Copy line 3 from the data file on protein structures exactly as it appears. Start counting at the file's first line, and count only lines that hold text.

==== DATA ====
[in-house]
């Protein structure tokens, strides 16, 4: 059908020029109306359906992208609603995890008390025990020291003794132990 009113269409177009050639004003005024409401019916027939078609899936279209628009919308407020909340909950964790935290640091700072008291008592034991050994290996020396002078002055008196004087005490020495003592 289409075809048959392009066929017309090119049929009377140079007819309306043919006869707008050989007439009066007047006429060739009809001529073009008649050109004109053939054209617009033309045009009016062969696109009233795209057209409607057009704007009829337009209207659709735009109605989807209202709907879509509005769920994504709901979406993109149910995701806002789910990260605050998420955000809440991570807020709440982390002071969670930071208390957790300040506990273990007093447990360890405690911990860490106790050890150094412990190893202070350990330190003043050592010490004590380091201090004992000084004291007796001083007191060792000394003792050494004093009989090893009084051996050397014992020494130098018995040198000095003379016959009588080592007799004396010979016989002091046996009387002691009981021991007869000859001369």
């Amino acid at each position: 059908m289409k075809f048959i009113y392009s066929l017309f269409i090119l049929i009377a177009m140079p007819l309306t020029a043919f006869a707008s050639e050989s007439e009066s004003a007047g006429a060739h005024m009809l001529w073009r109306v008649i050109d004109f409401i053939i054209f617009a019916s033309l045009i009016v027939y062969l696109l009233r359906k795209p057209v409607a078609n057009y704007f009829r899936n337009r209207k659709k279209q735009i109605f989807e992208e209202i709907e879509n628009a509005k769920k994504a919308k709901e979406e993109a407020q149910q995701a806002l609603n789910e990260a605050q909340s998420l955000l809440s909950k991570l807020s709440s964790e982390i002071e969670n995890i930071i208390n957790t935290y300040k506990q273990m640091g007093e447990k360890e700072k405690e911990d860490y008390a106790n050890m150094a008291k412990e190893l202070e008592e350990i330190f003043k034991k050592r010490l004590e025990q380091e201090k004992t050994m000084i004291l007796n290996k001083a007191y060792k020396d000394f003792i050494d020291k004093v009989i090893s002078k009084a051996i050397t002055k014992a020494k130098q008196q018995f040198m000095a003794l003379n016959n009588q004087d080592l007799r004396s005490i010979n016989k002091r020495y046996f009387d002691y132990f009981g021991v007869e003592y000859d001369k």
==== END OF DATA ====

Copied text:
């Amino acid at each position: 059908m289409k075809f048959i009113y392009s066929l017309f269409i090119l049929i009377a177009m140079p007819l309306t020029a043919f006869a707008s050639e050989s007439e009066s004003a007047g006429a060739h005024m009809l001529w073009r109306v008649i050109d004109f409401i053939i054209f617009a019916s033309l045009i009016v027939y062969l696109l009233r359906k795209p057209v409607a078609n057009y704007f009829r899936n337009r209207k659709k279209q735009i109605f989807e992208e209202i709907e879509n628009a509005k769920k994504a919308k709901e979406e993109a407020q149910q995701a806002l609603n789910e990260a605050q909340s998420l955000l809440s909950k991570l807020s709440s964790e982390i002071e969670n995890i930071i208390n957790t935290y300040k506990q273990m640091g007093e447990k360890e700072k405690e911990d860490y008390a106790n050890m150094a008291k412990e190893l202070e008592e350990i330190f003043k034991k050592r010490l004590e025990q380091e201090k004992t050994m000084i004291l007796n290996k001083a007191y060792k020396d000394f003792i050494d020291k004093v009989i090893s002078k009084a051996i050397t002055k014992a020494k130098q008196q018995f040198m000095a003794l003379n016959n009588q004087d080592l007799r004396s005490i010979n016989k002091r020495y046996f009387d002691y132990f009981g021991v007869e003592y000859d001369k």